The Galosh and other stories

In his prime, Mikhail Zoshchenko was more widely read in his own country than Pasternak or Solzhenitsyn. His short stories give expression to the bewildered experience of the ordinary Soviet citizen struggling to survive in the 1920s and ’30s, beset by an acute housing shortage and scarcity of consumer goods, ubiquitous theft and corruption, and an impenetrable new ideological language. Written in the semi-educated language of the man and woman in the street, they enshrine one of the greatest achievements of the people of the Soviet Union – their gallows humour.Housing-block tenants who reject electricity because it illuminates their squalor too harshly, a young couple who live in a bathroom, a theft-hit community in every one of whose members a sniffer-dog sniffs out traces of anti-social misdemeanours, a railway-line manager making a speech against bribery who lets slip his secret love of the backhander – Zoshchenko doesn’t simply make fun of his characters, as previous translators have assumed. This ‘temporary substitute for the proletarian writer’, as he called himself, has much sympathy for his close-to-life characters, prominent among them his narrator-figures in whom self-interested materialism coexists with a poignant faith in the revolutionary project.Jeremy Hicks’s translations of sixty-five of Zoshchenko’s short stories – many of them new in English – reveal a more subtle writer than has previously been on view, and one belonging most definitely to the classic Russian comic tradition.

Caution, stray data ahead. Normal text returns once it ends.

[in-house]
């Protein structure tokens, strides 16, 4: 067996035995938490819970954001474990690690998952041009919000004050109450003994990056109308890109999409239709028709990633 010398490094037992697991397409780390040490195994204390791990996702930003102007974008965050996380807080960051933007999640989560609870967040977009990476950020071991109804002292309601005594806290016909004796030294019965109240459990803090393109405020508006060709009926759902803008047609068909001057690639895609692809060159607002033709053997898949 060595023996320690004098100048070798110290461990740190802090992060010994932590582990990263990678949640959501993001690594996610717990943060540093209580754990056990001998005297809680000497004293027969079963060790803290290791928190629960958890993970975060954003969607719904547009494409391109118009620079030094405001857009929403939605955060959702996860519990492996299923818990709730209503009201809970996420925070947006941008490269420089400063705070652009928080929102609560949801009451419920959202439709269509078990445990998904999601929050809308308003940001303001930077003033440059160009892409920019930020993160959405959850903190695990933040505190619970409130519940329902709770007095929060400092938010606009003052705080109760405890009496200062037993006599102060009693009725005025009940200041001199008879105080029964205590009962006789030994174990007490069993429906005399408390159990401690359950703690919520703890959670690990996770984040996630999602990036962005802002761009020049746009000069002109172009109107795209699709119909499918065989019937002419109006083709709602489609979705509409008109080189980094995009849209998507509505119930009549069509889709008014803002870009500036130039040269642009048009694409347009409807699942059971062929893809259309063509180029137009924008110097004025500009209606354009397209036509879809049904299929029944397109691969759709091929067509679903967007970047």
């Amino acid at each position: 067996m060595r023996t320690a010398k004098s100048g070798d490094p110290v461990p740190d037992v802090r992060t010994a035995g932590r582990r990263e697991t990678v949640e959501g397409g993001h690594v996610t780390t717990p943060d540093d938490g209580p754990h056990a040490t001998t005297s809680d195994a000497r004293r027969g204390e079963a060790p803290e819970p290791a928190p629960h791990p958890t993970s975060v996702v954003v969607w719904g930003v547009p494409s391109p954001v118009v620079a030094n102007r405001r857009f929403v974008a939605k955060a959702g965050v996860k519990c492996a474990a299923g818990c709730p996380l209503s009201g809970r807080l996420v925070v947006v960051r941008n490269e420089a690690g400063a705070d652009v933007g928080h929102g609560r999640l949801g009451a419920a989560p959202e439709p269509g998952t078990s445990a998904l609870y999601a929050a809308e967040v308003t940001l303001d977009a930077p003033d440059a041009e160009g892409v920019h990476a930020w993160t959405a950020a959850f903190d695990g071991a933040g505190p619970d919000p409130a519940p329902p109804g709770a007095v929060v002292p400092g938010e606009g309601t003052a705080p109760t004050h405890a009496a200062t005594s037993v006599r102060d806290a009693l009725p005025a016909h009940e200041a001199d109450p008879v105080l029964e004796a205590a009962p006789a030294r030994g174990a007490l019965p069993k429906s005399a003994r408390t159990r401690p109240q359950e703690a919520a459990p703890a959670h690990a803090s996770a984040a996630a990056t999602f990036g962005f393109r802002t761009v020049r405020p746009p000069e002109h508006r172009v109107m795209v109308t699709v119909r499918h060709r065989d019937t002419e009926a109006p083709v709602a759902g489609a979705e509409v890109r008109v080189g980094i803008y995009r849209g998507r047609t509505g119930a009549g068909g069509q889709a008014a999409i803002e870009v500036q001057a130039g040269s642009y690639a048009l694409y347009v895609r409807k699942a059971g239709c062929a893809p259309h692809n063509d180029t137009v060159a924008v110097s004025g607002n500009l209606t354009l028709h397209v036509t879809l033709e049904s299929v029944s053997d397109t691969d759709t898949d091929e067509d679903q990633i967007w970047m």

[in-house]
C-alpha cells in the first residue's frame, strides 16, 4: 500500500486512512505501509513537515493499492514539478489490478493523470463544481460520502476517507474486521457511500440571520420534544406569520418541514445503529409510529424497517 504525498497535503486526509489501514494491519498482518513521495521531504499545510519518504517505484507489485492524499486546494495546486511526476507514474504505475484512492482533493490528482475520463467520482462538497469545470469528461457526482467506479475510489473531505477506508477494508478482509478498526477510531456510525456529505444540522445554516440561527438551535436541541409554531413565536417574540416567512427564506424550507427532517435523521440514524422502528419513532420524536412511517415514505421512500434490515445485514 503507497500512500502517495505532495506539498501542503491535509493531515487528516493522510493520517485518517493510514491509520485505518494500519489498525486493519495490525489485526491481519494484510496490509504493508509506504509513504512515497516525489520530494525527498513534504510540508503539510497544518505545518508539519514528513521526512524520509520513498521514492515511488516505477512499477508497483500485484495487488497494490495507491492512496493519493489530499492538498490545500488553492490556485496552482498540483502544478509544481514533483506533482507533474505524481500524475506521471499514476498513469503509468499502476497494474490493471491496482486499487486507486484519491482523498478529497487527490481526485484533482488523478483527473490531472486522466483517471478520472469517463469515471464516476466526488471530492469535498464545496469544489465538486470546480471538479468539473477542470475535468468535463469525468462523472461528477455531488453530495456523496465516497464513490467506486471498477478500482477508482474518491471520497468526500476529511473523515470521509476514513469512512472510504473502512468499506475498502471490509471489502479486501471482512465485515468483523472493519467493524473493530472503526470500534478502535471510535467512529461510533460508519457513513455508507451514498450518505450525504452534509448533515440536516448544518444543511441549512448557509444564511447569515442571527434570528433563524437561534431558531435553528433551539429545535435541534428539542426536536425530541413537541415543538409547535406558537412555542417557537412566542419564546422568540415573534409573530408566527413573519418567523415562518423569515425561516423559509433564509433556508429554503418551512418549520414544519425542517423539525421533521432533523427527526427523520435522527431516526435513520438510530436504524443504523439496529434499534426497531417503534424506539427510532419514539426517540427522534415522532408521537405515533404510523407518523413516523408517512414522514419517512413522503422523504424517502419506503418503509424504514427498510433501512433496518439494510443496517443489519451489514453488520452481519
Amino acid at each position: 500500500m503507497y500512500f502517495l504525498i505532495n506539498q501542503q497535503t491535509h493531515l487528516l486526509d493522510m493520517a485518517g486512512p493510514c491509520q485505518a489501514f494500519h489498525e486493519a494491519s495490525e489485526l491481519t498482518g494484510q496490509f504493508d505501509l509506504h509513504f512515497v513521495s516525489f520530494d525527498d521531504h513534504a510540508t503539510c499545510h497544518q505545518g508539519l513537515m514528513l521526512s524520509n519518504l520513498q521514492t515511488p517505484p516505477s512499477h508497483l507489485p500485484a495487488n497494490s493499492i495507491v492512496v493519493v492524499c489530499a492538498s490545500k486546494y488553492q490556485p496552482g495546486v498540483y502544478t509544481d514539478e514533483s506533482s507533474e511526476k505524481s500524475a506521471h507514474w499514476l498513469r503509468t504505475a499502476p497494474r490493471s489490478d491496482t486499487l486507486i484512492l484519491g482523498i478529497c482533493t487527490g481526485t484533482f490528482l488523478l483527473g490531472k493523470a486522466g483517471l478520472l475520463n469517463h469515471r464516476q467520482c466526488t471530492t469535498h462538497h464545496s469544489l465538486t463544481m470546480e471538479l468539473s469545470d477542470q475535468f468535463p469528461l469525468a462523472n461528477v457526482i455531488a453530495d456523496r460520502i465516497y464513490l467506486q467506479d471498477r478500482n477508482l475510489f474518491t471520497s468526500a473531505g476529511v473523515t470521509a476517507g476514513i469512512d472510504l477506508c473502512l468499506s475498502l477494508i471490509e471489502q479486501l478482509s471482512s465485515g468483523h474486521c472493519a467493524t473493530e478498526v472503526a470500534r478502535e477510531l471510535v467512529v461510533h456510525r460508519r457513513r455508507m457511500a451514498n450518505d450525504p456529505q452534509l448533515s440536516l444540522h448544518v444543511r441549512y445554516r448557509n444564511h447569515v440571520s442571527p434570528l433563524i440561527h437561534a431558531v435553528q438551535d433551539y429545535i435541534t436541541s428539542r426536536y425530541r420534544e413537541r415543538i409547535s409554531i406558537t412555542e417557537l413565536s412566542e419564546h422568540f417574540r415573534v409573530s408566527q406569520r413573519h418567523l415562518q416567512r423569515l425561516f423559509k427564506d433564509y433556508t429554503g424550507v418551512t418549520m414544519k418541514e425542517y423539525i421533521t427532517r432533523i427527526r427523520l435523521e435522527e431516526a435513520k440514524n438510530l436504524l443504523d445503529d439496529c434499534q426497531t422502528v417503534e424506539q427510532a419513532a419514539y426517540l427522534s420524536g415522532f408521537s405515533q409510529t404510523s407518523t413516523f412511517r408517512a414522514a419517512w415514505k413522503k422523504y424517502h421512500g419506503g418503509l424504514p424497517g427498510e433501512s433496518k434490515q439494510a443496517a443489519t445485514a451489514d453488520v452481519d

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‘Hicks has breathed new life into Zoshchenko, providing, in many places, some of the best translations of his stories to date.’ –Gregory Carleton, Slavonica

‘Jeremy Hicks, the translator and editor of this unique, and so far the most comprehensive, collection of Zoshchenko’s short stories, describes at some length Zoshchenko’s idiosyncratic and discordant mixture of propaganda cliché, newspaper-speak, corrupted loan-words, confused party slogans, sentimental endearments, obscenities, garbled Marxist doctrines and snatches of colloquial speech spiced with malapropisms and tautology … All this turns the translator’s task into a high-wire act that Hicks performs with the utmost linguistic inventiveness.’ – Zinovy Zinik, Times Literary Supplement